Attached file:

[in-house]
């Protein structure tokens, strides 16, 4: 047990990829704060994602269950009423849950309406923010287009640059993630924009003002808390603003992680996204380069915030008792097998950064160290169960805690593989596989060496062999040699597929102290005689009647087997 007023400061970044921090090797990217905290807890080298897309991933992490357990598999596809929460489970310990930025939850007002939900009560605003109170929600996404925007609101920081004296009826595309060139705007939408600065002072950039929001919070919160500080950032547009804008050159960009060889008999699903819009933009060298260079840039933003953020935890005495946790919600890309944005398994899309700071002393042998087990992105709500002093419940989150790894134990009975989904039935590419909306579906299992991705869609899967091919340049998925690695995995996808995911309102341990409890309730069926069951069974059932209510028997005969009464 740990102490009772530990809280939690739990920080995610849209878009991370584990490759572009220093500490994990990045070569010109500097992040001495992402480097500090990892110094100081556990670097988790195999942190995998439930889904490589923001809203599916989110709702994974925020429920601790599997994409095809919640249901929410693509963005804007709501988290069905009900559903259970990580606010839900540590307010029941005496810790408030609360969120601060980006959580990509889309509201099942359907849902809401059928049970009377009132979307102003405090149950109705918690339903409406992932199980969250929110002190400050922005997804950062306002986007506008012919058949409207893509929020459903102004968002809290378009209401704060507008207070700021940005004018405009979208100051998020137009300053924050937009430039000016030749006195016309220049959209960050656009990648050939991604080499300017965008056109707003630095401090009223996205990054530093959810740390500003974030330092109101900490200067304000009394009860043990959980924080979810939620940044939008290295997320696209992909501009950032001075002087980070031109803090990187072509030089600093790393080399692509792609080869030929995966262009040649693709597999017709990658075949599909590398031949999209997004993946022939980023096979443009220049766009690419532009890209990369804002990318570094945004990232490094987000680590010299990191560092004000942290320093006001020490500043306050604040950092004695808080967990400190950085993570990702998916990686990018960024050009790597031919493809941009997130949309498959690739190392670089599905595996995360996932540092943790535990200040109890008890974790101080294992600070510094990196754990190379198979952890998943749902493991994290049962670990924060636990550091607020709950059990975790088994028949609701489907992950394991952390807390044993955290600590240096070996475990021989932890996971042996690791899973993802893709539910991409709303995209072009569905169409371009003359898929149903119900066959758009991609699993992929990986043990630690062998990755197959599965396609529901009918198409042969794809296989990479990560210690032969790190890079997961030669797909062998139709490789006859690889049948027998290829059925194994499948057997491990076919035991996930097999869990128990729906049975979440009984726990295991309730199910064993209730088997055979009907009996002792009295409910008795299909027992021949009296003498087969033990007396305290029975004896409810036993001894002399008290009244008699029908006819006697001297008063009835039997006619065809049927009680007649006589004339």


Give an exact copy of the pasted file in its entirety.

[in-house]
């Protein structure tokens, strides 16, 4: 047990990829704060994602269950009423849950309406923010287009640059993630924009003002808390603003992680996204380069915030008792097998950064160290169960805690593989596989060496062999040699597929102290005689009647087997 007023400061970044921090090797990217905290807890080298897309991933992490357990598999596809929460489970310990930025939850007002939900009560605003109170929600996404925007609101920081004296009826595309060139705007939408600065002072950039929001919070919160500080950032547009804008050159960009060889008999699903819009933009060298260079840039933003953020935890005495946790919600890309944005398994899309700071002393042998087990992105709500002093419940989150790894134990009975989904039935590419909306579906299992991705869609899967091919340049998925690695995995996808995911309102341990409890309730069926069951069974059932209510028997005969009464 740990102490009772530990809280939690739990920080995610849209878009991370584990490759572009220093500490994990990045070569010109500097992040001495992402480097500090990892110094100081556990670097988790195999942190995998439930889904490589923001809203599916989110709702994974925020429920601790599997994409095809919640249901929410693509963005804007709501988290069905009900559903259970990580606010839900540590307010029941005496810790408030609360969120601060980006959580990509889309509201099942359907849902809401059928049970009377009132979307102003405090149950109705918690339903409406992932199980969250929110002190400050922005997804950062306002986007506008012919058949409207893509929020459903102004968002809290378009209401704060507008207070700021940005004018405009979208100051998020137009300053924050937009430039000016030749006195016309220049959209960050656009990648050939991604080499300017965008056109707003630095401090009223996205990054530093959810740390500003974030330092109101900490200067304000009394009860043990959980924080979810939620940044939008290295997320696209992909501009950032001075002087980070031109803090990187072509030089600093790393080399692509792609080869030929995966262009040649693709597999017709990658075949599909590398031949999209997004993946022939980023096979443009220049766009690419532009890209990369804002990318570094945004990232490094987000680590010299990191560092004000942290320093006001020490500043306050604040950092004695808080967990400190950085993570990702998916990686990018960024050009790597031919493809941009997130949309498959690739190392670089599905595996995360996932540092943790535990200040109890008890974790101080294992600070510094990196754990190379198979952890998943749902493991994290049962670990924060636990550091607020709950059990975790088994028949609701489907992950394991952390807390044993955290600590240096070996475990021989932890996971042996690791899973993802893709539910991409709303995209072009569905169409371009003359898929149903119900066959758009991609699993992929990986043990630690062998990755197959599965396609529901009918198409042969794809296989990479990560210690032969790190890079997961030669797909062998139709490789006859690889049948027998290829059925194994499948057997491990076919035991996930097999869990128990729906049975979440009984726990295991309730199910064993209730088997055979009907009996002792009295409910008795299909027992021949009296003498087969033990007396305290029975004896409810036993001894002399008290009244008699029908006819006697001297008063009835039997006619065809049927009680007649006589004339």